Tag: <span>00 Wolterstorff_Nicholas</span>

The God We Worship: A Liturgical Theology (Kantzer Lectures) (Wolterstorff, 2013)

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Christian theology comes in many different configurations. In these lectures, Nicholas Wolterstorff makes explicit the understanding of God that is implicit in Christian liturgy, then articulates that understanding. In preparation for constructive project, Wolterstorff discusses the nature of liturgy in general, and of Christian liturgy in particular, and explains what it is to make explicit what is implicit.

Lecture 1: The Project: Liturgical Theology
Lecture 2: God as Worthy of Worship
Lecture 3: God as One Who Listens and Speaks
Lecture 4: God as Listener
Lecture 5: What are We Saying When We Say that God Listens?
Lecture 6: God as One Who Hears Favorably
Lecture 7: God as One Who Speaks
Lecture 8: The Understanding of God Implicit in the Eucharist

Love, Justice, And Suffering: An Interview with Nicholas Wolterstorff (Wolterstorff, 2017)

Nicholas Wolterstorff offers thoughts on love, justice and suffering and the relationships between them

The Just Limits of Love (or Why an Ethic of Pure Benevolence Is Not Sufficient for Morality) (Wolterstorff, 2016)

[embeddoc url="https://law.pepperdine.edu/nootbaar-institute/annual-conference/content/nicholas.wolterstorff.pdf" download="all" viewer="google"]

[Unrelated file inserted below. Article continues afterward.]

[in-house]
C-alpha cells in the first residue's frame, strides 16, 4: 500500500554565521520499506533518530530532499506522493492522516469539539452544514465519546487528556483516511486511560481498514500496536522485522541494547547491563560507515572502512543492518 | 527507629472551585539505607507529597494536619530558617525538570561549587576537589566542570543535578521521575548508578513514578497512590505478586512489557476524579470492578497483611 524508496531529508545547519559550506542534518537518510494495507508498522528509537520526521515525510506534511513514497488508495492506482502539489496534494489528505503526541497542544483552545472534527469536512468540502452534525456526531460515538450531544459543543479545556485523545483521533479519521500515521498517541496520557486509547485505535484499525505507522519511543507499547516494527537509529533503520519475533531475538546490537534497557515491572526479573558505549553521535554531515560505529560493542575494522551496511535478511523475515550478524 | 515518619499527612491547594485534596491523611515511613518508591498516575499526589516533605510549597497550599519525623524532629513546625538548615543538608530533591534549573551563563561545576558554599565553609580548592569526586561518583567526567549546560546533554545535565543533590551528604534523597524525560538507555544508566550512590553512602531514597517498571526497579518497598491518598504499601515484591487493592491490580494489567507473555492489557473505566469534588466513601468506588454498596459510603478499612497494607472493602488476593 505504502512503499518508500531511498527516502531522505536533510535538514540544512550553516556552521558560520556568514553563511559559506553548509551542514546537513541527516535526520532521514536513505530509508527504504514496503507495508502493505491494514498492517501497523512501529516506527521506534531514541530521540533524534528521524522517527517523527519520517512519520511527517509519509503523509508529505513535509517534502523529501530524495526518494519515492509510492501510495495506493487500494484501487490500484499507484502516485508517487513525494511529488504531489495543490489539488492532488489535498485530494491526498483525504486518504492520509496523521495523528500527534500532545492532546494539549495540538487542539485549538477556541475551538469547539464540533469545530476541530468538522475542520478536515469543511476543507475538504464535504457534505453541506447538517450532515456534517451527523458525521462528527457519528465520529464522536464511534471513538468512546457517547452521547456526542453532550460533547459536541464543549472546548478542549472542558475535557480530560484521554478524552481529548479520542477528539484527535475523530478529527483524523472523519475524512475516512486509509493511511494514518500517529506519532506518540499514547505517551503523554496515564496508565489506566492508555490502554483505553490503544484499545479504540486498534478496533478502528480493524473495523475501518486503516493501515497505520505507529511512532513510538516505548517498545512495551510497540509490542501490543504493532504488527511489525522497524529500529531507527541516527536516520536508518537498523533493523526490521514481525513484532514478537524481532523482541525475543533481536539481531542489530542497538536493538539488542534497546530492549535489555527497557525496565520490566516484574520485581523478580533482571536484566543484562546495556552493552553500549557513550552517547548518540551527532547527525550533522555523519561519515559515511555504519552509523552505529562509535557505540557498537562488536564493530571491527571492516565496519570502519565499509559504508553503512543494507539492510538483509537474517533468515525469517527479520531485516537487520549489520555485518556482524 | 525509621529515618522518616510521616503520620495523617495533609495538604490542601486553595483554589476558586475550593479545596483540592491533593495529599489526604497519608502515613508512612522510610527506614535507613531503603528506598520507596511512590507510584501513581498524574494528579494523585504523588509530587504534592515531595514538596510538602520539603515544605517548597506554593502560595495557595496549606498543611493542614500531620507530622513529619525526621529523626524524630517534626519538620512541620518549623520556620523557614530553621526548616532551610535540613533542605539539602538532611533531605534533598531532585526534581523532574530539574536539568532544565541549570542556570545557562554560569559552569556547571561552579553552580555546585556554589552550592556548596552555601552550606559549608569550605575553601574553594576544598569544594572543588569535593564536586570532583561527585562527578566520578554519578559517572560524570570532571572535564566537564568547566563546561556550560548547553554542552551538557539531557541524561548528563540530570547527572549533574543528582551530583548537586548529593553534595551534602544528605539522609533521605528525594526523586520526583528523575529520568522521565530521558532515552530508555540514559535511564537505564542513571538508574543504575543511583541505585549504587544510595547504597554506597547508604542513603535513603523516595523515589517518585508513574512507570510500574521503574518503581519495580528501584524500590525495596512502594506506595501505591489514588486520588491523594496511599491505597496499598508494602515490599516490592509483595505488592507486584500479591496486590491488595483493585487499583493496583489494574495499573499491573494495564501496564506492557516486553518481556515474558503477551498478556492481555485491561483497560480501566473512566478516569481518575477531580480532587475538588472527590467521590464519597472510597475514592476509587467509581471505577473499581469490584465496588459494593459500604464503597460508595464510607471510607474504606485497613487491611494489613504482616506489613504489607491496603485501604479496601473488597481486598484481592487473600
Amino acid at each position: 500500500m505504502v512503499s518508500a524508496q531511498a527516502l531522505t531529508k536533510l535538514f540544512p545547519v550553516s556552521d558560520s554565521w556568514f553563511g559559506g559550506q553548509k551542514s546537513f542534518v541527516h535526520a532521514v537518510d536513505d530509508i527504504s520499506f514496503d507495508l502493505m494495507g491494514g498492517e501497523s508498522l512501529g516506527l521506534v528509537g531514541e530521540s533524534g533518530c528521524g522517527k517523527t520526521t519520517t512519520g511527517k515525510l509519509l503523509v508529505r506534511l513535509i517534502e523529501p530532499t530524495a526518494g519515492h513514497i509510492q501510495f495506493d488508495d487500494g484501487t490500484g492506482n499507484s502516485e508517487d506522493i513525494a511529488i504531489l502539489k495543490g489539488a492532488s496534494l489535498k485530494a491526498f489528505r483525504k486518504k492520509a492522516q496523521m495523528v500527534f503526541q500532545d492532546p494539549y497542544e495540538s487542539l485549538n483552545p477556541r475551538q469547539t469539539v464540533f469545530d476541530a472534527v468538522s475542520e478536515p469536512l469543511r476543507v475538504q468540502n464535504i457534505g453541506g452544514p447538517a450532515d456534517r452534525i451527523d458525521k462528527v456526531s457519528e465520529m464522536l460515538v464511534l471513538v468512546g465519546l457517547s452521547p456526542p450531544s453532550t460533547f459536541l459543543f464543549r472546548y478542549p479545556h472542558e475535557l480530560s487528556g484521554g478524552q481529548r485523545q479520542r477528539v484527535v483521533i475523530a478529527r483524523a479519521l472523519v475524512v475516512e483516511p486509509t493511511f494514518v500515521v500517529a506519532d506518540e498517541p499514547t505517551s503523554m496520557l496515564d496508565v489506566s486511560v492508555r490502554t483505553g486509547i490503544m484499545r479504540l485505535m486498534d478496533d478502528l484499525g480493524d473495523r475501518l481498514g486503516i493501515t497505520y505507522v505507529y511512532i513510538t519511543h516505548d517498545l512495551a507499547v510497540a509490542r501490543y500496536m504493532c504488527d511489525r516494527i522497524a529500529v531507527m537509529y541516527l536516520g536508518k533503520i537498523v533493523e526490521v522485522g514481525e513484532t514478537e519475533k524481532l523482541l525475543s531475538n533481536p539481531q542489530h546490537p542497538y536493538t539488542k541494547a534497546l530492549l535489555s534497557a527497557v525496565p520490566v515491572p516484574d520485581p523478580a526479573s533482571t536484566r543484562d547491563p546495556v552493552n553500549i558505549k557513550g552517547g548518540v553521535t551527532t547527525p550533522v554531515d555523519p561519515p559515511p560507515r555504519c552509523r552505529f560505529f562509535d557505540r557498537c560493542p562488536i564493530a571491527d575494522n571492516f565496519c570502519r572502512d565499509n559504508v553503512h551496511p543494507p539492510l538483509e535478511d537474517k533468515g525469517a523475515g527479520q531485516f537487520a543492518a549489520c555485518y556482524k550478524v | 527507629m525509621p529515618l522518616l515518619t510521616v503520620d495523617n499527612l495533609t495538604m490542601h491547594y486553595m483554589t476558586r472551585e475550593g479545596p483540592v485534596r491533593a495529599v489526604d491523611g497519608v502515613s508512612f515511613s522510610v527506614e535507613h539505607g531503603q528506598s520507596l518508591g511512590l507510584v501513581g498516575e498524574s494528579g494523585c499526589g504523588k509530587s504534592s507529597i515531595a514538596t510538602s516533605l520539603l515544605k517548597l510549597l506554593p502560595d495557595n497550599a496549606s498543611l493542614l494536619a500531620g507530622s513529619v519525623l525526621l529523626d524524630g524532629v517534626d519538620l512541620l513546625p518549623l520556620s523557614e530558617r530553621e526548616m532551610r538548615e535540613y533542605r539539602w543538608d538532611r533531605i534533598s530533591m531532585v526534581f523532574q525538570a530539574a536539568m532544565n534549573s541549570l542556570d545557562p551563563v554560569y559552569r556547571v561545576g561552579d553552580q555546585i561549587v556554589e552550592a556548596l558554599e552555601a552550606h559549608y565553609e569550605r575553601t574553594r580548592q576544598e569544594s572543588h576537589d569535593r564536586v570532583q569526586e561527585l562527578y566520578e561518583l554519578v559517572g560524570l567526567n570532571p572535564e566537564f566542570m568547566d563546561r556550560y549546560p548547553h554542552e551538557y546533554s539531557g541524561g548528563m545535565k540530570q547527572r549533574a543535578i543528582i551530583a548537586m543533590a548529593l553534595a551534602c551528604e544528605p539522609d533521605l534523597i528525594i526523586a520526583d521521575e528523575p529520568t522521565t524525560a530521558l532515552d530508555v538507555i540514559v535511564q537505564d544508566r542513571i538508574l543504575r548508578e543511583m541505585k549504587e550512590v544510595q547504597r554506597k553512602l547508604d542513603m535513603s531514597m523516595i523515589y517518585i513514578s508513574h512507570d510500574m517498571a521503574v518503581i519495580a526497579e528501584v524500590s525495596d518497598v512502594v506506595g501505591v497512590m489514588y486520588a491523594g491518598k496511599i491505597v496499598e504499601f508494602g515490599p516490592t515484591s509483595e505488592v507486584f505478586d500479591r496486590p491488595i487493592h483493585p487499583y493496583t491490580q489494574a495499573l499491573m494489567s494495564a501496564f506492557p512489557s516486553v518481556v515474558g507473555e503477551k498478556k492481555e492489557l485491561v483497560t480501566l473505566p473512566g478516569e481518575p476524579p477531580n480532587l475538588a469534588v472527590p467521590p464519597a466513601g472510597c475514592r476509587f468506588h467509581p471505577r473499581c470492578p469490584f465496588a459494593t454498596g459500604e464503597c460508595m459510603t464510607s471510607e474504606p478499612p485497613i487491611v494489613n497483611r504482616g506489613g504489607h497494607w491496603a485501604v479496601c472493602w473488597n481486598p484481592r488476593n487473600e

The Language of Rights and Conceptual History (O’Donovan, 2009)

In the Journal of Religious Ethics in 2009 O’Donovan offered a critical reading of Nicholas Wolterstorff on rights


The historical problem about the origins of the language of rights derives its importance from the conceptual problem: of “two fundamentally different ways of thinking about justice,” which is basic? Is justice unitary or plural? This in turn opens up a problem about the moral status of human nature. A narrative of the origins of “rights” is an account of how and when a plural concept of justice comes to the fore, and will be based on the occurrence of definite speech-forms—the occurrence of the plural noun in the sense of “legal properties.” The history of this development is currently held to begin with the twelfth-century canonists. Later significant thresholds may be found in the fourteenth, sixteenth, and eighteenth centuries. Wolterstorff’s attempt to find the implicit recognition of rights in the Scriptures depends very heavily on what he takes to be implied rather than on what is stated, and at best can establish a pre-history of rights-language.
[embeddoc url="http://enlight.lib.ntu.edu.tw/FULLTEXT/JR-AN/an178770.pdf" download="all" viewer="google"]

Wolterstorff’s reponse to him and others appeared in the same issue

[embeddoc url="http://enlight.lib.ntu.edu.tw/FULLTEXT/JR-AN/an178777.pdf" download="all" viewer="google"]